Toradora! Collection 1 Review


There's no shortage of tsudere anime series out there. From Asuka in Evangelion to Haruhi in Melancholy of Haruhi Suzumiya, we're all aware of the brash female lead who, by the end of the series, is making doe eyes at the male lead. Well, in no series has the female lead been quite as difficult as the young palm-top tiger, Taiga Aisaka.

The title of Toradora! is derived from the names of the two main characters, Ryuji Takasu and Taiga Aisaka. The name “Taiga” sounds like the English word “Tiger,” which in Japanese translates to “Tora.” “Ryuji” literally means “Son of Dragon” in Japanese, and “Dragon” in Japanese is pronounced “Doragon.” Using the first two syllables of each, and combining them together gives us “Toradora!”

Due to his frightening appearance, Ryuji lives a rather unfortunate life. On the first day of his junior year of high school, he meets a strange girl named Taiga. She is better known as the Palm-top Tiger. Despite looking small and cute, she is extremely short-tempered and nobody can stop her once she starts throwing punches. However, Ryuji learns a secret about Taiga nobody else knows...
The dragon and the tiger join forces to bring you a monolithic romantic comedy! - NIS America


What really sets this series apart from many other with heavy tsundere elements is the lack of fan service. Those who have been long term followers of Geek of Oz will know that I'm not the biggest fan of fan service. Sure, a little bit here and there isn't a bad thing but don't rely on it. That said, there's not much to be found in Toradora. The great thing about this is that the series creator, Yuyuko Takemiya, has allowed the characters to be the main focus point. Thankfully, the characters created are for the most part original and memorable. Taiga herself is a difficult one to forget purely due to her overtly gruff exterior and marshmallow coating. Instead of just being a bit rough around the edges, she's also downright violent. If she's not overturning entire classrooms of equipment, she's kicking the life out of telephone poles.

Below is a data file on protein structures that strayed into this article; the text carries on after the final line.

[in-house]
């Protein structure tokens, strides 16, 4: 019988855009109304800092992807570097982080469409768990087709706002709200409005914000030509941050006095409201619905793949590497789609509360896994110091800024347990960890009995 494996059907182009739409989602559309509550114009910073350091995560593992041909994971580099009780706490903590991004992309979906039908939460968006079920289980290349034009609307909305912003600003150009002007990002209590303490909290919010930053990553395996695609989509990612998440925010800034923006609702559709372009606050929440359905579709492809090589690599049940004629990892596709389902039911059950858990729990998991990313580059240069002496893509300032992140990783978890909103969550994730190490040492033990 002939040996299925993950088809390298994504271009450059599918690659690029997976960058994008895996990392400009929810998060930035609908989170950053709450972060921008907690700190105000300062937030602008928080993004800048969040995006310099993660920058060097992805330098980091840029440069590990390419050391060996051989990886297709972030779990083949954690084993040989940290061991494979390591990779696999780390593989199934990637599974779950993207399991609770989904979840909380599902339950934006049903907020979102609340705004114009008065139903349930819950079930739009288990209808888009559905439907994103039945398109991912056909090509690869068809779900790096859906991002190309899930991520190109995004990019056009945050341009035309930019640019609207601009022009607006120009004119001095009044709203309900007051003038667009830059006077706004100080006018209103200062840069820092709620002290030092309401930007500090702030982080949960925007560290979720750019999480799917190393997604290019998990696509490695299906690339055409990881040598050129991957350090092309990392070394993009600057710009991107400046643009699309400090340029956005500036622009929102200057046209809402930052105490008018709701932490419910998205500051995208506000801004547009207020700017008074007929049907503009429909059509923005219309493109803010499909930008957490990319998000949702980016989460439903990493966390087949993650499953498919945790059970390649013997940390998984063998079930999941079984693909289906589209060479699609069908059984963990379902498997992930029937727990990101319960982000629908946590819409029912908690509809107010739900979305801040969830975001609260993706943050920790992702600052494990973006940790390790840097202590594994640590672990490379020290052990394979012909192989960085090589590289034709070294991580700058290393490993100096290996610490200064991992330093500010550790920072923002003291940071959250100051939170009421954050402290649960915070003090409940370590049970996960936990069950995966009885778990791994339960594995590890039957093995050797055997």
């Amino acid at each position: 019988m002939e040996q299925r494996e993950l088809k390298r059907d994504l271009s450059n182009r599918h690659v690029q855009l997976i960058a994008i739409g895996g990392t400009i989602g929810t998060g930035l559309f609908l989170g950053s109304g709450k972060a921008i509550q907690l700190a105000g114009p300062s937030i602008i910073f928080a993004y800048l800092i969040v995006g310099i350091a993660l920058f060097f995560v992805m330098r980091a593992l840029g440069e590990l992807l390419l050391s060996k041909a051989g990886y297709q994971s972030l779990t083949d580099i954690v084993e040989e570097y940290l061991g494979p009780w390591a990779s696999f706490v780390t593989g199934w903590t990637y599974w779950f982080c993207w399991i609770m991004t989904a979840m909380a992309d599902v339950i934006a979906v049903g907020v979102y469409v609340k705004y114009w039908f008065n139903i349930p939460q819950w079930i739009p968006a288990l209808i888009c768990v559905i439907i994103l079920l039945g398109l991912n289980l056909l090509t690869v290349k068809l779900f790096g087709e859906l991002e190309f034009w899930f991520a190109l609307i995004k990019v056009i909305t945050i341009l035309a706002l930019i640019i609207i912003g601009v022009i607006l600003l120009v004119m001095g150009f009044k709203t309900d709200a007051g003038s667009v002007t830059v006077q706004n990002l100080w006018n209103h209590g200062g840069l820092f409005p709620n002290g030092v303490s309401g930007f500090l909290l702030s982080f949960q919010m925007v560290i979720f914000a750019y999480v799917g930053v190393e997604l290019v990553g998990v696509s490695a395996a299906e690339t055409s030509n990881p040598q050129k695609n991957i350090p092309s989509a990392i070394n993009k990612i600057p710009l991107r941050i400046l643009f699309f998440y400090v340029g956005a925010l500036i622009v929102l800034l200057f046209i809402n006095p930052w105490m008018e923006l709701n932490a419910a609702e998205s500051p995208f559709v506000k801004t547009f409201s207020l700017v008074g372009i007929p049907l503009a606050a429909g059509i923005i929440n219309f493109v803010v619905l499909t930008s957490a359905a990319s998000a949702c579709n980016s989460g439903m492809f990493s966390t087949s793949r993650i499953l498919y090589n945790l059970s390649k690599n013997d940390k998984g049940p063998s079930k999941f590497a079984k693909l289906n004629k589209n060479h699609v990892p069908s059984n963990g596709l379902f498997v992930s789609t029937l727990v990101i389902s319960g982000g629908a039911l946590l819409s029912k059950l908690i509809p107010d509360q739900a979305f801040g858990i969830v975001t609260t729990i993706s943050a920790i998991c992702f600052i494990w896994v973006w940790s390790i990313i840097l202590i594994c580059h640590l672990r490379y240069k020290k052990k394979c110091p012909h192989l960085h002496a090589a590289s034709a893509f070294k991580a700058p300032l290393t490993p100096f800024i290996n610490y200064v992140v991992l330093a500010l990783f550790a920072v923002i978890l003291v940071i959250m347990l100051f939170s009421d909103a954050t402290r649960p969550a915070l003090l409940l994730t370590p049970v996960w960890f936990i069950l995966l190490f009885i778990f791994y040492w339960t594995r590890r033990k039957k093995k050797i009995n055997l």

Further to Taiga, we are introduced to Ryuji, a sweet and innocent boy who has had the misfortune of being born with his fathers face. Looking like a yakuza's child has scared nearly everyone away from him and making friends has never been easy. This aspect of the series is completely endearing and the thought of a lead character who ISN'T handsome or cute is inspired and actually makes Ryuji somewhat more human.

Visually, JC Staff have done a fantastic job of balancing the comedic and romantic elements. Having practiced on other such romantic comedy series like Honey and Clover, they've knocked it out of the park in this instance and, at least for the first collection, the animation is very consistent. The series perfectly captures real world Japan and instantly transports you to a Japanese Highschool, the setting for the majority of the series.

The picture quality was, at times a little bit blocky with noticeable artefacts in low light scenes. Apart from this the pictures have sharp lines and beautifully vibrant colour palettes. The only element of this release that is a little disappointing are the extras/special features which comprise of a clean opening and a couple of trailers. This will hopefully be rectified in future Hanabee releases and maybe even in Collection 2. 

Toradora! is an excellent example of the romantic comedy genre which utilises the tsundere element to a tee. After releasing the visual spectacle of Dream Eater Merry and the fun of Toradora, the future is looking very bright for Australia's newest anime company - Hanabee!

Toradora! Collection 1 is available now on DVD from Hanabee and DVD outlets.